1. Thanks for that. It was great. And inspiring. The emendations demonstrate that Martin had the master speechwriter’s knack for slaying his darlings and trimming surplusage.

  2. A very moving speech. I really liked seeing the text along with the edits. A very simple speech, plain-spoken, and powerful. Strong ending.

  3. If King were alive today, he would be widely denounced for his friendliness to Critical Race Theory, his unrelenting criticism of capitalism, and from a significant part of the current left, his extramarital affairs (not a fiction, the FBI tried to use this against him). He’s only been made a saint because he’s dead, and right-wingers have tried to frame him as One Of The Good Ones.

    In fact, if you read him extensively, it’s amazing how much is relevant today, and could pass as current with some minor wording updates (not all, but an astonishing amount, on broad themes).

    Just a taste:

    “PLAYBOY: Do you feel it’s fair to request a multibillion-dollar program of preferential treatment for the Negro, or for any other minority group?
    MARTIN LUTHER KING: I do indeed. Can any fair-minded citizen deny that the Negro has been deprived? Few people reflect that for two centuries the Negro was enslaved, and robbed of any wages—potential accrued wealth which would have been the legacy of his descendants. All of America’s wealth today could not adequately compensate its Negroes for his centuries of exploitation and humiliation. It is an economic fact that a program such as I propose would certainly cost far less than any computation of two centuries of unpaid wages plus accumulated interest. In any case, I do not intend that this program of economic aid should apply only to the Negro; it should benefit the disadvantaged of all races. …”

    He was NOT a conservative. He repeatedly, strongly, denounced the so-called “color-blindness” which is blind to history.

    1. I agree with you – King was a communist and a fierce critic of mid-20th-century racism. But I think it’s too easy to claim what he would favour or criticize now. What if Kind had lived through the last 50 years of Great Society reforms, affirmative action, and the transformation (not to say domination) of whole domains of American culture like sport and entertainment by the contributions of black Americans. What would King make of the Kenosha riots & Darrell Brooks? Barack Obama & Kamala Harris? Dave Chappelle & Juicy Smoolyay? Barry Bonds & LeBron James? In cases like those, which would he favour and which would he criticize? I’m not sure and it seems hard to predict.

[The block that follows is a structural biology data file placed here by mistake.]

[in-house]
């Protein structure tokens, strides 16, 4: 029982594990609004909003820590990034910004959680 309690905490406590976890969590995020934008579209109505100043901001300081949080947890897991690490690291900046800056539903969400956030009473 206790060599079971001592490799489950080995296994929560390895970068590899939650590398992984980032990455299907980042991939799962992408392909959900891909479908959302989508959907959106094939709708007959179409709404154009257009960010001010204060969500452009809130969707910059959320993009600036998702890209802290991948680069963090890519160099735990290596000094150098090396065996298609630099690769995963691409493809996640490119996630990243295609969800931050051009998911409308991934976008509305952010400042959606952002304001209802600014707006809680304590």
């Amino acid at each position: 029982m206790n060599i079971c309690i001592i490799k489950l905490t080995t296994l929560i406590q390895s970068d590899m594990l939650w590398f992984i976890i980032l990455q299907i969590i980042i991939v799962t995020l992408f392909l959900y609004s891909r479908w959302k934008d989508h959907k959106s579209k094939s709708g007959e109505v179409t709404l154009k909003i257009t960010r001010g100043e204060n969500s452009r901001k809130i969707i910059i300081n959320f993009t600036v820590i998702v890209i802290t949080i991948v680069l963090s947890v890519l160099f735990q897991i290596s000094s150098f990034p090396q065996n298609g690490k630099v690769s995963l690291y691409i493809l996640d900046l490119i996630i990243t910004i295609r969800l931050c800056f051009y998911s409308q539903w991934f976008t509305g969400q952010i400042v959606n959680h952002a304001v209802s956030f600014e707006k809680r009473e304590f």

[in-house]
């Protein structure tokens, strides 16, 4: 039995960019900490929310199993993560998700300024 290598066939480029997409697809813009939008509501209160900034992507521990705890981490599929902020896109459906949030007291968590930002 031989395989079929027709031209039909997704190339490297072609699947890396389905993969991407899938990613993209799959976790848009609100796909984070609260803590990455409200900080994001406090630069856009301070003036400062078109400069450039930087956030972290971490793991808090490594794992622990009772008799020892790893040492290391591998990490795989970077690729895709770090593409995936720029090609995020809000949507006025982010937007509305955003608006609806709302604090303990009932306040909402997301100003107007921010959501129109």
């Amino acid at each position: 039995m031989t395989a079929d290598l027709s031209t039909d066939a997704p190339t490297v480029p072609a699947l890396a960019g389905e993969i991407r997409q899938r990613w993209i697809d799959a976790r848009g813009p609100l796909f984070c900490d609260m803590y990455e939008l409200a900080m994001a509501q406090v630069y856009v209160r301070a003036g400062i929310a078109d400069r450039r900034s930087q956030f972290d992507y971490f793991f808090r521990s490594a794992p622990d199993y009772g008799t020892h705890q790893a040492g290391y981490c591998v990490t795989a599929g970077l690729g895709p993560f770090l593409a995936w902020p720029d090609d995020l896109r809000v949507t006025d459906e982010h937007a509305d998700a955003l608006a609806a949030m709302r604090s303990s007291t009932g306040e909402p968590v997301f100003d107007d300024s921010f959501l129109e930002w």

1. Martin was not a Red, although he had some Reds (or at least Red-adjacents) among his closest advisors, such as A. Philip Randolph and Stanley Levinson.

    2. There is a contradiction in there. He wanted this multibillion-dollar program of preferential treatment for the Negro to apply not only to the Negro but to the disadvantaged of all races. So where would affluent Negroes like Dr. King have found themselves in the queue for handouts? Behind disabled white Kentucky coal miners or ahead of them? Was he realizing, just a little late in his 1965 peroration to Alex Haley, that Playboy’s audience was not the same as the congregations that would gather to hear his sermons in Dexter Avenue Baptist Church?